LAS VEGAS--Lexus showed off a prototype version of its safety-focused research vehicle today at CES, and it's designed to be more aware of what's going on around on the road.
That translates to a car that's been equipped with a bevy of sensors and other technological goodies, including a roof-mounted Light Detection and Ranging (LIDAR) laser that can detect objects from 70 feet away.
Other additions include a trio of hi-def cameras that look out for nearby vehicles; a sensor that detects the car's speed and angle; and a GPS antenna that Lexus says can figure out which way your car is pointed even when the car isn't moving.
A five-second video clip of the prototype, a version of the company's LS 600h model, appeared on Lexus' press site late last week.
At today's presentation, Lexus said it does not have a timeline for when the car will be released commercially.
Lexus' autonomous-vehicle ambitions differ from some of its competitors, including Audi, which today announced plans for a driverless-car pilot program in Nevada. Meanwhile, tech giant Google is also currently testing a car system designed to work without a driver at the wheel.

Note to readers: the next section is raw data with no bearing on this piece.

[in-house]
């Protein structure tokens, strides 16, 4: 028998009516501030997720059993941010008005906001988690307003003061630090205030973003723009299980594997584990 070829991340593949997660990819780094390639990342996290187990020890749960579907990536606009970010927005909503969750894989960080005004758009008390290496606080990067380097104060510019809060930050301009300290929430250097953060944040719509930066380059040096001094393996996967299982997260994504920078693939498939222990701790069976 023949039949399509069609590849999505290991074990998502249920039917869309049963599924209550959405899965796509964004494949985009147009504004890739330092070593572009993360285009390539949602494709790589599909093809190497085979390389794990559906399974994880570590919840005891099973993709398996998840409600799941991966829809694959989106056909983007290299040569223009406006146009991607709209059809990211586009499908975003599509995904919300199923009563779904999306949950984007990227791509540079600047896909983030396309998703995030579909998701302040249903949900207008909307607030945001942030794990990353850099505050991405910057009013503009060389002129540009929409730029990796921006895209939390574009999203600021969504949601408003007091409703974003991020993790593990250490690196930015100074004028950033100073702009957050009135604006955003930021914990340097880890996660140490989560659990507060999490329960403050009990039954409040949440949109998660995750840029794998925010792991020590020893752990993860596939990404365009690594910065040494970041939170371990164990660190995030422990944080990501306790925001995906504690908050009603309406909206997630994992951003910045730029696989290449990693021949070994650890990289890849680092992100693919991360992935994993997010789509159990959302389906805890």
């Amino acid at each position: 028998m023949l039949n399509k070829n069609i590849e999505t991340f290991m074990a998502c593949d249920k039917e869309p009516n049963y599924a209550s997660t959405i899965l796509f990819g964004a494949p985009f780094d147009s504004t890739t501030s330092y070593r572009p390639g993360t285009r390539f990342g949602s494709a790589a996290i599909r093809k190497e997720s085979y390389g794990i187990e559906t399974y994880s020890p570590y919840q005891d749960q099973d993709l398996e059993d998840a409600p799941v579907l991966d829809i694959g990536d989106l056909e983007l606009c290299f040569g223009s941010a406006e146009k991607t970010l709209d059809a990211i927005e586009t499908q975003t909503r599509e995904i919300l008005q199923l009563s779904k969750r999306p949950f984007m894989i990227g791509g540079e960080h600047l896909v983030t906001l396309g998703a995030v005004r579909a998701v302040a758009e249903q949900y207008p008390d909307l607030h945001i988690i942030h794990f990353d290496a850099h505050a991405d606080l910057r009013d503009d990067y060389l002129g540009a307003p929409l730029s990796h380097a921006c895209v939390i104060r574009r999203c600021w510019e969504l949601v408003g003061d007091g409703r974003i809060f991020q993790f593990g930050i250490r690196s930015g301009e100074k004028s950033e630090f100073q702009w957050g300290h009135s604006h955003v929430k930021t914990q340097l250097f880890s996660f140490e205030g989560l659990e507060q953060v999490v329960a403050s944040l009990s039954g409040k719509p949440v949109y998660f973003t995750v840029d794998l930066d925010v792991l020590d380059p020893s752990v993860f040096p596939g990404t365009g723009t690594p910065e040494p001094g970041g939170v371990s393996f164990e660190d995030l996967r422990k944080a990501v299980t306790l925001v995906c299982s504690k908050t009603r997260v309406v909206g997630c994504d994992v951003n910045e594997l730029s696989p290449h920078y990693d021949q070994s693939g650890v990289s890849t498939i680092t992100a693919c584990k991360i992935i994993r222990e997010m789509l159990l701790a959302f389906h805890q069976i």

"For Toyota and Lexus, an autonomous vehicle does not translate to a driverless vehicle, but rather a car equipped with an intelligent, always-attentive co-pilot whose skills contribute to safer driving," Mark Templin, Toyota's group vice president and general manager of the Lexus Division, said in a release about the project.
You can catch CNET's live coverage of the entire press conference here.
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